Gasquet relying on nostalgia
Richard Gasquet must look back to when he was the future of tennis for proof that he can beat Rafael Nadal.
The pair meet in the US Open semi-finals tomorrow, and if things go the same way as they have in their other 10 professional matches then there will only be one winner.
But Nadal did not always have the advantage over the Frenchman, who is just two weeks younger.
The pair met for the first time 14 years ago at Les Petits As in Tarbes, France - one of the biggest tournaments in the world for under-14s.
A 13-year-old Gasquet won in three sets, and that is the one and only time time he has beaten his now fellow 27-year-old.
Gasquet said: "I have seen on YouTube that video. I can see I'm winning against him, so I don't believe it sometimes.
"I didn't know him when I played him. He was already fighting a lot, already running so much, and I remember I won 6-4 in the third set. I told my father afterwards, 'He's a big fighter'.
"It's good to win under 14, but it's better to win on the pro tour, and I didn't. But life is long. We are only 27 years old. So why not?"
Gasquet, Nadal, Andy Murray and Novak Djokovic were all junior rivals but it was the Frenchman who was the most hyped.
It would have been hard to believe then that at the peak of their careers the other trio would have won 20 grand slam titles between them, while Gasquet had not done as much as reach a final.
It is six years since he made his only previous semi-final, at Wimbledon, but the Frenchman has already secured two of the most important victories of his career in New York.
First he saved a match point to beat Milos Raonic in the fourth round and then recovered from losing a two-set lead to defeat David Ferrer on Wednesday.
The man famed for a wondrous backhand and a frail nerve had outfought one of tennis' great battlers, but turning the tables on Nadal will require a whole other level of effort.
Not least because the left-handed Nadal's high-kicking forehand is a nightmare for players with a single-handed backhand.
Nadal has won all 20 of his matches on hard courts this year, and played possible the best of them in a quarter-final rout of Tommy Robredo.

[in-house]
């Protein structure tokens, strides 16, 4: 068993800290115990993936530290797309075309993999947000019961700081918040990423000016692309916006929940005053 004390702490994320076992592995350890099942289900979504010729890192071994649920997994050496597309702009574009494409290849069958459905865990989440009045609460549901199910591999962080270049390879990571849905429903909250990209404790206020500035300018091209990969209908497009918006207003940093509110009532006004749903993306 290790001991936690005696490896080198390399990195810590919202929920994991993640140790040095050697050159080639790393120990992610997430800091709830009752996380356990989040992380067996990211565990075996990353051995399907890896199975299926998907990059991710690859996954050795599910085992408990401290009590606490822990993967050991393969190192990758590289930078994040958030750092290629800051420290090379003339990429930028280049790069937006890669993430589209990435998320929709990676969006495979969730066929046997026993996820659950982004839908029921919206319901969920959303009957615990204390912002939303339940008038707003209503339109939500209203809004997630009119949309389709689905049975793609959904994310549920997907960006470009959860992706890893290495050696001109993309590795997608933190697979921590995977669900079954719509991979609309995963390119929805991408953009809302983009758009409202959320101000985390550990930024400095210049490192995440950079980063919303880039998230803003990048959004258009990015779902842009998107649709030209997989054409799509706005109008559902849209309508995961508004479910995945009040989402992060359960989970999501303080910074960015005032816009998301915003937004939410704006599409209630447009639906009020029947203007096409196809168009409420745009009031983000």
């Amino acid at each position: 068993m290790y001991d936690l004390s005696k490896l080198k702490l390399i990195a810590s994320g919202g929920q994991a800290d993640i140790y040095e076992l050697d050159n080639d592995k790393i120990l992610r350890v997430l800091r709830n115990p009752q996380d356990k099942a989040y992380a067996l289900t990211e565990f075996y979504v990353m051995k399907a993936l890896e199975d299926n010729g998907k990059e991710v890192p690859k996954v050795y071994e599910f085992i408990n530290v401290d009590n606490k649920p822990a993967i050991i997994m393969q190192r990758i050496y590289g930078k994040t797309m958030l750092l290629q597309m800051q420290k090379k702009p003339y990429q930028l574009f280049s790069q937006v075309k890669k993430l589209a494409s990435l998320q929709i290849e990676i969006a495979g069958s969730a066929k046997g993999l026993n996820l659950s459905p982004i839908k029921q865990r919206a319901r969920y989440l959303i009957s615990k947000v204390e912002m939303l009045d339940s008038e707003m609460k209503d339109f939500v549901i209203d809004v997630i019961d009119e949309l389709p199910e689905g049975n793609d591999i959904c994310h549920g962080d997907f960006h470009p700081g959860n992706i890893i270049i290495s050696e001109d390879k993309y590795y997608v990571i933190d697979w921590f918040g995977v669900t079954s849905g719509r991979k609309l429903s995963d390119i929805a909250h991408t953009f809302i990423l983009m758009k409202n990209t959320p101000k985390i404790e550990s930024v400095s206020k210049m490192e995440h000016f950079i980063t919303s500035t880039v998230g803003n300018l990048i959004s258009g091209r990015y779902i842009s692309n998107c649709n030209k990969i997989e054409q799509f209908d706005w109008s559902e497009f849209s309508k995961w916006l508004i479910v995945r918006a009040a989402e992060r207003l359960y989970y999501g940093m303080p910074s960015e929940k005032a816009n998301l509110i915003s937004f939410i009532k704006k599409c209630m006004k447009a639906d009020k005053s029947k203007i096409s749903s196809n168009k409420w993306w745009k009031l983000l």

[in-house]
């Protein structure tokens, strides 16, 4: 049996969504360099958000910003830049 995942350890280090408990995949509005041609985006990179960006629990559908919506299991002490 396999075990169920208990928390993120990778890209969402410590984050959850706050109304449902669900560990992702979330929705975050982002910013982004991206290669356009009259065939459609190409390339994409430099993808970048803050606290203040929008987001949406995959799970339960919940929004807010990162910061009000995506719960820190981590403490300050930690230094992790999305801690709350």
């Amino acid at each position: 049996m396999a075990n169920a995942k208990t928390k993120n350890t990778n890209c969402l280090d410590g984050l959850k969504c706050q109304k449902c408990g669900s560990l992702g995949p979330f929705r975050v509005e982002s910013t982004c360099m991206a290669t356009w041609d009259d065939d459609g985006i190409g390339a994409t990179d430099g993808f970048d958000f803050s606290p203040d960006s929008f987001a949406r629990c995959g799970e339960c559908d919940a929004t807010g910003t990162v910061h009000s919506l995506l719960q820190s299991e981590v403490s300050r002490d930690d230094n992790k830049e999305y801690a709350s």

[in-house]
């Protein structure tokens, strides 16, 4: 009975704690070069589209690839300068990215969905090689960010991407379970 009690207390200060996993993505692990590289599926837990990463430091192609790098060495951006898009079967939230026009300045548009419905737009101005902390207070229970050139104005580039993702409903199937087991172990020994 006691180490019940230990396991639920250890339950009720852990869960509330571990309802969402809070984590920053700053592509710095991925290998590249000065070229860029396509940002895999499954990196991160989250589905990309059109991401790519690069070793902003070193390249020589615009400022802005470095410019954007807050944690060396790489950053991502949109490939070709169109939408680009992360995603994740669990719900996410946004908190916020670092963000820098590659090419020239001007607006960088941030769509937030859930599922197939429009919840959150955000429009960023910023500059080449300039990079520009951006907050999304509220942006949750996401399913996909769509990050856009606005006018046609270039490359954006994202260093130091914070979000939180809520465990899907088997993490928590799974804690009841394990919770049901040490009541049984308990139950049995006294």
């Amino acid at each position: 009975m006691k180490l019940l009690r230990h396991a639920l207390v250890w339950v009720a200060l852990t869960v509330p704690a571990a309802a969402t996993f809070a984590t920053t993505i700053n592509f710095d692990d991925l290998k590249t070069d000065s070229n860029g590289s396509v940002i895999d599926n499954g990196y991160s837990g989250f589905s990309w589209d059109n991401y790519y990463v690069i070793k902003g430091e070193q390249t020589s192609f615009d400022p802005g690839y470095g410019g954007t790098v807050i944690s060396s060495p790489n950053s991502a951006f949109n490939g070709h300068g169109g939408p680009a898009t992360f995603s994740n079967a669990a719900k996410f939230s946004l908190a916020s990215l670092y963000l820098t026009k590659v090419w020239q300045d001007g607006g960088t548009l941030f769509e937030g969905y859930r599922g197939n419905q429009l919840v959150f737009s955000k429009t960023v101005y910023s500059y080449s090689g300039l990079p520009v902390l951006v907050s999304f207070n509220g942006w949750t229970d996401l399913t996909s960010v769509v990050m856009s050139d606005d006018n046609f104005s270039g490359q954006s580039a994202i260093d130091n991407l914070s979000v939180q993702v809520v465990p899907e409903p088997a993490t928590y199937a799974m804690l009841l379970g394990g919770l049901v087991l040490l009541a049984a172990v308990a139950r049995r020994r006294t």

He is happy to see his former junior rival at this stage, saying: "He's a nice guy and one of the players on the tour that I feel closest to because we are the same age.
"We grew up in similar ways and we played when we were kids. Today we have the chance to be in the semi-finals of the US Open. It's a great thing for both of us, so I'm very happy."
The other semi-final will see world number one Djokovic take on Murray's conqueror Stanislas Wawrinka.
Wawrinka has had the best season of his career, capped by a run to the last four at a slam for the first time.
The Swiss showed he had reached a new level at the Australian Open in January when he pushed Djokovic to 12-10 in the fifth set in one of the matches of the year.
Wawrinka said of the clash: "It's one of the keys of my season, for sure. That was a really tough moment, but at the end I was really positive with that match because all Australian Open my level was better than ever.
"That's the most thing important for me. When I feel I'm playing good tennis, then I know the results will come."
If Wawrinka plays the way he did in routing an admittedly out-of-sorts Murray then Djokovic will need to be at his best.
The world number one dropped his first set of the tournament against Mikhail Youzhny but bounced back to reach a 14th straight grand slam semi-final.
He said of the Australian Open meeting: "It's definitely one of the most exciting matches I have played in my life on this surface.
"In the past we all knew that he has the quality to play that well, but not on a consistent basis.
"He's a very complete player. He can play equally well on any surface. He had one of the best seasons in his life.
"He won in straight sets against the defending champion on Arthur Ashe. That was quite impressive. I'm sure he's very confident and he has nothing to lose now. He's going to go for the win."